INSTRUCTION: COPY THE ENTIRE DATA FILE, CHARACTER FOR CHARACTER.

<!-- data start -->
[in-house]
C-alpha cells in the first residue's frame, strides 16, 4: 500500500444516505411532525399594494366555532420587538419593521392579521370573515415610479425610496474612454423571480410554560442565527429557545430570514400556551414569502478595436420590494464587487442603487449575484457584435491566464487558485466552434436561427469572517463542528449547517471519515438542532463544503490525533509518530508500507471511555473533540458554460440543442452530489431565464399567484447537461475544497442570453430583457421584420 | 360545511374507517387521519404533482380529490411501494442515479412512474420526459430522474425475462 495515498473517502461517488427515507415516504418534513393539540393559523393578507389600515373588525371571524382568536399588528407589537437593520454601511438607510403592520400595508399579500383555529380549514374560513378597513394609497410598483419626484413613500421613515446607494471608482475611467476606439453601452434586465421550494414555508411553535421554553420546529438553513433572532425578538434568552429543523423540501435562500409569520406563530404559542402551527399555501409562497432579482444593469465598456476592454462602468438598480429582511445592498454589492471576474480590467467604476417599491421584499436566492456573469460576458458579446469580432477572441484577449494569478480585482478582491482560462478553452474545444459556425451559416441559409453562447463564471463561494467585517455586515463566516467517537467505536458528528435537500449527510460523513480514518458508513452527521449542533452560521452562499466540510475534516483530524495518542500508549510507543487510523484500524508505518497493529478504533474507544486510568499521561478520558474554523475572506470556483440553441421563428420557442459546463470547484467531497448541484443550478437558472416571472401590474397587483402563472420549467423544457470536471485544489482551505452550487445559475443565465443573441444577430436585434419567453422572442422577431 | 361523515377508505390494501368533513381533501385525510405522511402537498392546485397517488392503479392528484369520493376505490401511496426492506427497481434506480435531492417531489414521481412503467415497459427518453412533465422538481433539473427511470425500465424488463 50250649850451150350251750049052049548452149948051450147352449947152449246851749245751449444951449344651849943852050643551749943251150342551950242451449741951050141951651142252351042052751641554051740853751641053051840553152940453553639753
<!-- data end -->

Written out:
[in-house]
C-alpha cells in the first residue's frame, strides 16, 4: 500500500444516505411532525399594494366555532420587538419593521392579521370573515415610479425610496474612454423571480410554560442565527429557545430570514400556551414569502478595436420590494464587487442603487449575484457584435491566464487558485466552434436561427469572517463542528449547517471519515438542532463544503490525533509518530508500507471511555473533540458554460440543442452530489431565464399567484447537461475544497442570453430583457421584420 | 360545511374507517387521519404533482380529490411501494442515479412512474420526459430522474425475462 495515498473517502461517488427515507415516504418534513393539540393559523393578507389600515373588525371571524382568536399588528407589537437593520454601511438607510403592520400595508399579500383555529380549514374560513378597513394609497410598483419626484413613500421613515446607494471608482475611467476606439453601452434586465421550494414555508411553535421554553420546529438553513433572532425578538434568552429543523423540501435562500409569520406563530404559542402551527399555501409562497432579482444593469465598456476592454462602468438598480429582511445592498454589492471576474480590467467604476417599491421584499436566492456573469460576458458579446469580432477572441484577449494569478480585482478582491482560462478553452474545444459556425451559416441559409453562447463564471463561494467585517455586515463566516467517537467505536458528528435537500449527510460523513480514518458508513452527521449542533452560521452562499466540510475534516483530524495518542500508549510507543487510523484500524508505518497493529478504533474507544486510568499521561478520558474554523475572506470556483440553441421563428420557442459546463470547484467531497448541484443550478437558472416571472401590474397587483402563472420549467423544457470536471485544489482551505452550487445559475443565465443573441444577430436585434419567453422572442422577431 | 361523515377508505390494501368533513381533501385525510405522511402537498392546485397517488392503479392528484369520493376505490401511496426492506427497481434506480435531492417531489414521481412503467415497459427518453412533465422538481433539473427511470425500465424488463 50250649850451150350251750049052049548452149948051450147352449947152449246851749245751449444951449344651849943852050643551749943251150342551950242451449741951050141951651142252351042052751641554051740853751641053051840553152940453553639753